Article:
One day in the autumn of 2011, working in the library of Trinity College, Dublin, I saw a notice for a careers talk by a team from the investment bank Morgan Stanley. At the time I was researching a novel set in a bank, and desperate for any chance to put a human slant on the byzantine world my investigations had thus far uncovered, I decided to go along. When I went to the seminar room, though, a flustered-looking aide told me that due to a turnout overwhelmingly beyond expectations, the talk had been relocated to the Edmund Burke, the largest lecture theatre on campus. I hurried downstairs and got one of the last remaining seats. Around me, students perched on the steps or crowded the back.
Even the bankers seemed surprised. This was 2011, after all. In Madrid, Athens, New York, and London, young people were demonstrating on the streets against the iniquities of the banks. Here in Ireland, the collapse of the banking system had been described as the worst disaster since the Great Famine. Tens of thousands had lost their jobs and now lived in the shadow of eviction, soup kitchens were overwhelmed by people who a few months before would have called themselves middle-class, and every day some new detail emerged of the corruption and incompetence of the banks who had brought all this about—the worst of which, Anglo-Irish, had as it happened employed Morgan Stanley to put a gloss of legality on its final attempts to cover its losses. Yet for these kids a job in a London bank was an opportunity too good to be passed up. Was this generation really so depoliticized that they no longer recognized right and wrong? Or was this the resumption of a much older and distinctly Irish story? Had the jobs lost due to the banking crash given them just the excuse they needed to go?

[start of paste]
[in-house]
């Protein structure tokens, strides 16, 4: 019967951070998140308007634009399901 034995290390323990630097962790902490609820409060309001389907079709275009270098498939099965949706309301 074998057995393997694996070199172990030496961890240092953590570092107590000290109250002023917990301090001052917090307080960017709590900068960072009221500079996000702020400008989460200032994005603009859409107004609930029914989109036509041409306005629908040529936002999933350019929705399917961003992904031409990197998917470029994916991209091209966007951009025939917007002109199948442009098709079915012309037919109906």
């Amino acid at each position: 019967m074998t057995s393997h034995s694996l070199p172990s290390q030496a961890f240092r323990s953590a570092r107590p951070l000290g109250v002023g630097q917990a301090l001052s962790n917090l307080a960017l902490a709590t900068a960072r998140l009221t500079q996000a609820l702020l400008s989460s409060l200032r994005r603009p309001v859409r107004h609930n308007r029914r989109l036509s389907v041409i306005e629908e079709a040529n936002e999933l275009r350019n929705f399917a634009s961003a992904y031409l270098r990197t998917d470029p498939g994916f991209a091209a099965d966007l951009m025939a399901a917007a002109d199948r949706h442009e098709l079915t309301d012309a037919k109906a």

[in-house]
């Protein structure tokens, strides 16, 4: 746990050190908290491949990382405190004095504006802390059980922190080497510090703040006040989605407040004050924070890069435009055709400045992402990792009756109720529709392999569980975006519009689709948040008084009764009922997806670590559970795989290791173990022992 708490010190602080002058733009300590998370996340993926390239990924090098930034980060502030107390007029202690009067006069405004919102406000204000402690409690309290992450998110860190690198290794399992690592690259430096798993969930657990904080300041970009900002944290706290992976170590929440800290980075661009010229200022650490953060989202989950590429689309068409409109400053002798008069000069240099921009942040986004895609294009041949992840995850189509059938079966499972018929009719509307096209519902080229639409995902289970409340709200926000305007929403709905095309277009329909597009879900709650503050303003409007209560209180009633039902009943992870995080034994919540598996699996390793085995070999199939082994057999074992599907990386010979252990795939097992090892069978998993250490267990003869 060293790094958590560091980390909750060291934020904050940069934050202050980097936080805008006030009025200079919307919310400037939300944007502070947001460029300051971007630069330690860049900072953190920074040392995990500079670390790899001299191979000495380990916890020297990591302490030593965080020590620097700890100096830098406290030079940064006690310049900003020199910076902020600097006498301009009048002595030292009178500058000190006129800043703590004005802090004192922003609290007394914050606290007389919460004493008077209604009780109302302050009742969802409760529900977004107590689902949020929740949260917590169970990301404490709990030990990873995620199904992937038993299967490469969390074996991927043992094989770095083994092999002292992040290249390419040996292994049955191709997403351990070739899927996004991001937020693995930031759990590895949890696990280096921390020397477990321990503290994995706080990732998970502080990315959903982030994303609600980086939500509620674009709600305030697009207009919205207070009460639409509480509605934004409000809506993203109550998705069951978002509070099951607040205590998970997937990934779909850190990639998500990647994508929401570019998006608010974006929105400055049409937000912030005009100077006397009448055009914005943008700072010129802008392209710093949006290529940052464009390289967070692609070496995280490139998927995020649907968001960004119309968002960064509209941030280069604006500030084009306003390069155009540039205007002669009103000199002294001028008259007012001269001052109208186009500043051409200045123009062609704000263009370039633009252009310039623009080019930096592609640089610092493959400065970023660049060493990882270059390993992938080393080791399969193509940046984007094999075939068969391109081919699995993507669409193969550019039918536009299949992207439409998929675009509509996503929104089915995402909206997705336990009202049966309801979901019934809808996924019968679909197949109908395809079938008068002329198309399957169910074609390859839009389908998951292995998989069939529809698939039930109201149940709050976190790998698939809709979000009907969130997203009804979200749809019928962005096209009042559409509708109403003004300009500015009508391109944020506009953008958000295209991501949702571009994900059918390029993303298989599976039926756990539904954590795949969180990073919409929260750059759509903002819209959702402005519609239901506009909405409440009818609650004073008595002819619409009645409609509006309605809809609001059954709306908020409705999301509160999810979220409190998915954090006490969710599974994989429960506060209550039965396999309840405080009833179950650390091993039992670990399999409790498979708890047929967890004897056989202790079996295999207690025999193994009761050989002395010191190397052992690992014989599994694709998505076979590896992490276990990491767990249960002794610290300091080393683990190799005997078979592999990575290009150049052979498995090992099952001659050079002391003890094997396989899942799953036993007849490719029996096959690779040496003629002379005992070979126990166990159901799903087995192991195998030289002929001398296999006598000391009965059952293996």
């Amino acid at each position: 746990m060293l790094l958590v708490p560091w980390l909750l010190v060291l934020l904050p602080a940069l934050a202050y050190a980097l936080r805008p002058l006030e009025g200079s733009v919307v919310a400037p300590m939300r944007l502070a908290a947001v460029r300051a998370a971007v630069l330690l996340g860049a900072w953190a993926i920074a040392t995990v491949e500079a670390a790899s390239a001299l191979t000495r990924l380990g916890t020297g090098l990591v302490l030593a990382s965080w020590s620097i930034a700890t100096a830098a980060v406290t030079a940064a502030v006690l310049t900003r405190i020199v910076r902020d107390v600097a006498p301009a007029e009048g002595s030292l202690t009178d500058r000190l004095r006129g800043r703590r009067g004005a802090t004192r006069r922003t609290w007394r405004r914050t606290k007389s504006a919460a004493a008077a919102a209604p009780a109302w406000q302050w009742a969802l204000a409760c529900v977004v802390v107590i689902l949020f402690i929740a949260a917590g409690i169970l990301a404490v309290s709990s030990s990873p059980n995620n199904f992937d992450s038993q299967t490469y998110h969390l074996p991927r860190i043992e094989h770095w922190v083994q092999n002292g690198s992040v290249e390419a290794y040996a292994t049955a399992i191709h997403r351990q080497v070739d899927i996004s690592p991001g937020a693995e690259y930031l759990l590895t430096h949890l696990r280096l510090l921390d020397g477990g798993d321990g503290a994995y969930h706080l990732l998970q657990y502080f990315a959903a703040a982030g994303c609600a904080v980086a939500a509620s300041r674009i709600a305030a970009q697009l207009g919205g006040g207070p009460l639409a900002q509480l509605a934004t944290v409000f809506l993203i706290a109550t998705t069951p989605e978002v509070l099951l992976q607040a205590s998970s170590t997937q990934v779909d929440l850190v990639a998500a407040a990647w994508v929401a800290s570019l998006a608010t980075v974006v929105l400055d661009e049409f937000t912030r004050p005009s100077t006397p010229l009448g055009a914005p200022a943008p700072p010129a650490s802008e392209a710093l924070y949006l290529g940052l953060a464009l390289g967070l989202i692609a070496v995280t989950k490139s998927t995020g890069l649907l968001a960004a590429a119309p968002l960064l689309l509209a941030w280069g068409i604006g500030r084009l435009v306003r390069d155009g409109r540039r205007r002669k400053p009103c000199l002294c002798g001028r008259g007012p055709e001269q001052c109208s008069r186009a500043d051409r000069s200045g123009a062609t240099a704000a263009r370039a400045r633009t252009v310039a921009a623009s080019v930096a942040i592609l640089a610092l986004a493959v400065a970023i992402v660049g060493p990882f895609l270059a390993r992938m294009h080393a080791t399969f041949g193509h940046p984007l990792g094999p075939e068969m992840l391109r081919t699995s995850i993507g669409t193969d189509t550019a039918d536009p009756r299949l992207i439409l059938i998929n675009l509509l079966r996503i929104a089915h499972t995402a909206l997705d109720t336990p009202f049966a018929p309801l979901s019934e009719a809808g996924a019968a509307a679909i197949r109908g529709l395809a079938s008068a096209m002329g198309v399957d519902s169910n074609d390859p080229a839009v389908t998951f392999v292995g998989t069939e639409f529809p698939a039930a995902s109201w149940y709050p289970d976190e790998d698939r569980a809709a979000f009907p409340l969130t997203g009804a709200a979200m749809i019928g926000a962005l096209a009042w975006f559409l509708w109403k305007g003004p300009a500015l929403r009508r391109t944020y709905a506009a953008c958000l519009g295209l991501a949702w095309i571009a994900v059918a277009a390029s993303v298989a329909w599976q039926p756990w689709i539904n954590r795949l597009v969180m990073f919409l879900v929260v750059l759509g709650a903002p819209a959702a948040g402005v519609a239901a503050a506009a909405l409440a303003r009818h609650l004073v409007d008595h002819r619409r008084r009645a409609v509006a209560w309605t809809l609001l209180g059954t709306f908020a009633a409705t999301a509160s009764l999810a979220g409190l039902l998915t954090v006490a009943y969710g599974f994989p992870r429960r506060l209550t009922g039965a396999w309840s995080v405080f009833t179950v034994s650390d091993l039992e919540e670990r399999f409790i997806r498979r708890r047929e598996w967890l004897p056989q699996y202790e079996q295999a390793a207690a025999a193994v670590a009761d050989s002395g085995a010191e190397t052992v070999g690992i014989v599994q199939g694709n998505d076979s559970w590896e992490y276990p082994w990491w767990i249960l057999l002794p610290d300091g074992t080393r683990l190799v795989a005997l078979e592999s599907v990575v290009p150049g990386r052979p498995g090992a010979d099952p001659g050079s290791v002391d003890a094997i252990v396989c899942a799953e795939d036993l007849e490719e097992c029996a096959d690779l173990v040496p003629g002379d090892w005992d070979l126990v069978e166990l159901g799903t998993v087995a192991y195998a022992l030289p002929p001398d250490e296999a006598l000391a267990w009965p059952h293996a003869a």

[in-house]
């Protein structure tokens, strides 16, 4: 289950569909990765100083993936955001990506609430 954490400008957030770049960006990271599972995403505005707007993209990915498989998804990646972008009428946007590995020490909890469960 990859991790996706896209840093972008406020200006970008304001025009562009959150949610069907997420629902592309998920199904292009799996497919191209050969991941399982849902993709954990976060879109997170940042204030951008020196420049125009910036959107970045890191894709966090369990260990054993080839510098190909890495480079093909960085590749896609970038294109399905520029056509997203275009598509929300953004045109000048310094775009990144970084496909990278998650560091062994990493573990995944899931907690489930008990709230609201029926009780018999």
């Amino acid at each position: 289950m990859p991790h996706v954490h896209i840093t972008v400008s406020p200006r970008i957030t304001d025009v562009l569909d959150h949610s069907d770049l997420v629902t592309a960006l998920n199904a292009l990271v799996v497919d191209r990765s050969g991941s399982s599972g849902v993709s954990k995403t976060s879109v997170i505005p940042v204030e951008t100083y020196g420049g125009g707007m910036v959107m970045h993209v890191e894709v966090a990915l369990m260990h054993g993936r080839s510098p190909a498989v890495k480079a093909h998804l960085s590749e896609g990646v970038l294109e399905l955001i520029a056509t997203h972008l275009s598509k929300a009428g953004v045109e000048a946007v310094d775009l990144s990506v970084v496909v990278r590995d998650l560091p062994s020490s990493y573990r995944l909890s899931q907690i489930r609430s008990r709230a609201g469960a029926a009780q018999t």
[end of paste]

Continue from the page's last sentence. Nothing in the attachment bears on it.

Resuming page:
Aifric Campbell worked on the trading floor of Morgan Stanley for 13 years, and On the Floor, her smart, caustic, moving novel, follows a young Irishwoman, Geri Molloy, as she tries to make it in a London investment bank. Success requires she sever all ties with home, but this isn't something she feels particularly bad about. On the contrary, it's coming back that's the problem: She describes waiting in Heathrow Airport on Christmas Eve with her fellow escapees—“vets in Canada, doctors in Ethiopia, barmen in Boston, nurses in New York” and other “scattered children of Eire,” for whom Ireland is nothing more than a “transit lounge” they pass through once a year in order to be reminded of all the reasons that they left. The book is set in 1991, on the eve of the first Gulf War, but the forces motivating Geri and her generation are the same ones that James Joyce—Campbell's compatriot and like her a former bank employee—identified almost a century before: the paralysis and corruption of small-town life, and the betrayal that awaits anyone unwilling to accept it. Unfortunately for Geri, betrayal isn't confined to the shores of Ireland, although in London it's significantly better paid.